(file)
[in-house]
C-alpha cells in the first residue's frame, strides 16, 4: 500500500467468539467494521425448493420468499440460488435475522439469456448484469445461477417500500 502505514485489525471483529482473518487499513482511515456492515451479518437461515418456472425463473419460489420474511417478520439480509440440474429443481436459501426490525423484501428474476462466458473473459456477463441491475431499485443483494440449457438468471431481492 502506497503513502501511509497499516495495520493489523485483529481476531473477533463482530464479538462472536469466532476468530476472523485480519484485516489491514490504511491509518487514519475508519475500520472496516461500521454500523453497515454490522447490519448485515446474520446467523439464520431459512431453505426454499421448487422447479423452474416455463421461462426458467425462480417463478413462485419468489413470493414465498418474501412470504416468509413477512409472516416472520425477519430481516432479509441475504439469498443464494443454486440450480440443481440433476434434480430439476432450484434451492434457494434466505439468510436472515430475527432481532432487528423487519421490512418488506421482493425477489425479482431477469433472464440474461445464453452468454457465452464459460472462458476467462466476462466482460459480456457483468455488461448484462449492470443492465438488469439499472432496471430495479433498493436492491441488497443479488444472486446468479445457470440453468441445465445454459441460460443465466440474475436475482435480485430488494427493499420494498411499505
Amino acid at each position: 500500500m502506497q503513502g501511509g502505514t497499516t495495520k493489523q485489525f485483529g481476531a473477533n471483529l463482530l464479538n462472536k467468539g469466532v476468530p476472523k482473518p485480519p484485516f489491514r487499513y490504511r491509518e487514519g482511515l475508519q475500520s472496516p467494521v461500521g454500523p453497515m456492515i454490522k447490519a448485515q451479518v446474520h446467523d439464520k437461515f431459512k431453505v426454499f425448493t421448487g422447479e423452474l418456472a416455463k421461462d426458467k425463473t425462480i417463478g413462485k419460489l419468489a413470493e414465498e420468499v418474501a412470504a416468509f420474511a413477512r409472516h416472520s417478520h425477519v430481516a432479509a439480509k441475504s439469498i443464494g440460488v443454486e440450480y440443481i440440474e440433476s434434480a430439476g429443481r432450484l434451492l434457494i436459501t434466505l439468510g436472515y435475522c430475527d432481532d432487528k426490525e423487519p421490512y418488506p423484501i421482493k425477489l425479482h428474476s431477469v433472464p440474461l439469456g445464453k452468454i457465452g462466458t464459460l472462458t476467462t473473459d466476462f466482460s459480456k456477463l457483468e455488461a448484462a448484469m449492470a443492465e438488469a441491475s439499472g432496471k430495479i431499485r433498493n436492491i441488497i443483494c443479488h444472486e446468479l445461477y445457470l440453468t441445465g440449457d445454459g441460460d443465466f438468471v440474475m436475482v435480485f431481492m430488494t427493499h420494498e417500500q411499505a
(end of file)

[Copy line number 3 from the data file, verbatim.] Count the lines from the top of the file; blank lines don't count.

Amino acid at each position: 500500500m502506497q503513502g501511509g502505514t497499516t495495520k493489523q485489525f485483529g481476531a473477533n471483529l463482530l464479538n462472536k467468539g469466532v476468530p476472523k482473518p485480519p484485516f489491514r487499513y490504511r491509518e487514519g482511515l475508519q475500520s472496516p467494521v461500521g454500523p453497515m456492515i454490522k447490519a448485515q451479518v446474520h446467523d439464520k437461515f431459512k431453505v426454499f425448493t421448487g422447479e423452474l418456472a416455463k421461462d426458467k425463473t425462480i417463478g413462485k419460489l419468489a413470493e414465498e420468499v418474501a412470504a416468509f420474511a413477512r409472516h416472520s417478520h425477519v430481516a432479509a439480509k441475504s439469498i443464494g440460488v443454486e440450480y440443481i440440474e440433476s434434480a430439476g429443481r432450484l434451492l434457494i436459501t434466505l439468510g436472515y435475522c430475527d432481532d432487528k426490525e423487519p421490512y418488506p423484501i421482493k425477489l425479482h428474476s431477469v433472464p440474461l439469456g445464453k452468454i457465452g462466458t464459460l472462458t476467462t473473459d466476462f466482460s459480456k456477463l457483468e455488461a448484462a448484469m449492470a443492465e438488469a441491475s439499472g432496471k430495479i431499485r433498493n436492491i441488497i443483494c443479488h444472486e446468479l445461477y445457470l440453468t441445465g440449457d445454459g441460460d443465466f438468471v440474475m436475482v435480485f431481492m430488494t427493499h420494498e417500500q411499505a